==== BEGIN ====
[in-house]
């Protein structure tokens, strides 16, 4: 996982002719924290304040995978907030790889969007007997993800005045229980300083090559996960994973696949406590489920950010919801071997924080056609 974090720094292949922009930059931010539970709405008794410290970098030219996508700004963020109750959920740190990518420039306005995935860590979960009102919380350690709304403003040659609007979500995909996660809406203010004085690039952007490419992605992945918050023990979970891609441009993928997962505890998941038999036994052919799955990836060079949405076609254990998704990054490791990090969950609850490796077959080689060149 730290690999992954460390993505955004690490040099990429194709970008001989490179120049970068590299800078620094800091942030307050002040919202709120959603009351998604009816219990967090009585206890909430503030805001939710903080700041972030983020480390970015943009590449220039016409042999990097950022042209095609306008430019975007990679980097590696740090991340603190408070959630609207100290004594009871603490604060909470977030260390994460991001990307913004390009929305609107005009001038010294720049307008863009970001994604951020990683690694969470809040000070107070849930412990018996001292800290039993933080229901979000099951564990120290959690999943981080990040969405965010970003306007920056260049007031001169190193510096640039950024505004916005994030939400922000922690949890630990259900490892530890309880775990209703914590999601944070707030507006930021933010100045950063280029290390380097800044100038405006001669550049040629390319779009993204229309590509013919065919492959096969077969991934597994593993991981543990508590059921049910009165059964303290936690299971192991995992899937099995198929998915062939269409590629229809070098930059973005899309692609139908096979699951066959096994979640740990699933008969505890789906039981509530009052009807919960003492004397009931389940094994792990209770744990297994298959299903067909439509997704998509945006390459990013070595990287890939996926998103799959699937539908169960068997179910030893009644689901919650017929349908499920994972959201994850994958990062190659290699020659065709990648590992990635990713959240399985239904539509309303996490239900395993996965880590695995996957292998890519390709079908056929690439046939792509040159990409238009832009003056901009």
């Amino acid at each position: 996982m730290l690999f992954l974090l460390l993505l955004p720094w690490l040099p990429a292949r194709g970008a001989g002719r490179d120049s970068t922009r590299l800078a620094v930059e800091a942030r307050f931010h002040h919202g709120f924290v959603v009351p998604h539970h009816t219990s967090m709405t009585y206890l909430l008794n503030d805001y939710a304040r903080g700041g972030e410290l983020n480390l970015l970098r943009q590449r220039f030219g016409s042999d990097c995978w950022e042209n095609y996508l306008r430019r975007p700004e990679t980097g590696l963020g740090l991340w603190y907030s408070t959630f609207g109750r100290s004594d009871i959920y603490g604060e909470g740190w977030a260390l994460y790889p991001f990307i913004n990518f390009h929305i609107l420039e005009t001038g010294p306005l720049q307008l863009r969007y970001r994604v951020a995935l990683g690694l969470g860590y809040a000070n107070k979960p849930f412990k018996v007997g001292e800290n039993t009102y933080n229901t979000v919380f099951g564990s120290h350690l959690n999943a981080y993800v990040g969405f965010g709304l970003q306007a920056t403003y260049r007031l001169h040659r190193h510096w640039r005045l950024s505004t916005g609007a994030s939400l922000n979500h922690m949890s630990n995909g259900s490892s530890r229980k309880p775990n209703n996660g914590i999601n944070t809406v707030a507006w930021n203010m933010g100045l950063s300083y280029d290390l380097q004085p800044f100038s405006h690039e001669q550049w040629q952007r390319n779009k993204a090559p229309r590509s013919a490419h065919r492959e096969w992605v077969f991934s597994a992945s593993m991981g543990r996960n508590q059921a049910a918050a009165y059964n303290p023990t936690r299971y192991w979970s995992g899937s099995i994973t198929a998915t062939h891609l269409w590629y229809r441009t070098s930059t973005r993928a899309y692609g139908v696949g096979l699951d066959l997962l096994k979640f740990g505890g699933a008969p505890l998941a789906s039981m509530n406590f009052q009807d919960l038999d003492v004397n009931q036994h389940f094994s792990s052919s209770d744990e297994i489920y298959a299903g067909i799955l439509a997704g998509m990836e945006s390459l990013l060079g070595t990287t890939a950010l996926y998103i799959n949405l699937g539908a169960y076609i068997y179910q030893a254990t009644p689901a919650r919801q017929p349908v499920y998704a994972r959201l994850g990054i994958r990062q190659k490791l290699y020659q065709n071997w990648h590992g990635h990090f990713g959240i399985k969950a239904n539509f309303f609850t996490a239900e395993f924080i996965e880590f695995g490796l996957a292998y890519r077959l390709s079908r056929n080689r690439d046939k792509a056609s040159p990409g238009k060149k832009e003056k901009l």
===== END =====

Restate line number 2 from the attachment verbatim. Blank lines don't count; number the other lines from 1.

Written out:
């Protein structure tokens, strides 16, 4: 996982002719924290304040995978907030790889969007007997993800005045229980300083090559996960994973696949406590489920950010919801071997924080056609 974090720094292949922009930059931010539970709405008794410290970098030219996508700004963020109750959920740190990518420039306005995935860590979960009102919380350690709304403003040659609007979500995909996660809406203010004085690039952007490419992605992945918050023990979970891609441009993928997962505890998941038999036994052919799955990836060079949405076609254990998704990054490791990090969950609850490796077959080689060149 730290690999992954460390993505955004690490040099990429194709970008001989490179120049970068590299800078620094800091942030307050002040919202709120959603009351998604009816219990967090009585206890909430503030805001939710903080700041972030983020480390970015943009590449220039016409042999990097950022042209095609306008430019975007990679980097590696740090991340603190408070959630609207100290004594009871603490604060909470977030260390994460991001990307913004390009929305609107005009001038010294720049307008863009970001994604951020990683690694969470809040000070107070849930412990018996001292800290039993933080229901979000099951564990120290959690999943981080990040969405965010970003306007920056260049007031001169190193510096640039950024505004916005994030939400922000922690949890630990259900490892530890309880775990209703914590999601944070707030507006930021933010100045950063280029290390380097800044100038405006001669550049040629390319779009993204229309590509013919065919492959096969077969991934597994593993991981543990508590059921049910009165059964303290936690299971192991995992899937099995198929998915062939269409590629229809070098930059973005899309692609139908096979699951066959096994979640740990699933008969505890789906039981509530009052009807919960003492004397009931389940094994792990209770744990297994298959299903067909439509997704998509945006390459990013070595990287890939996926998103799959699937539908169960068997179910030893009644689901919650017929349908499920994972959201994850994958990062190659290699020659065709990648590992990635990713959240399985239904539509309303996490239900395993996965880590695995996957292998890519390709079908056929690439046939792509040159990409238009832009003056901009």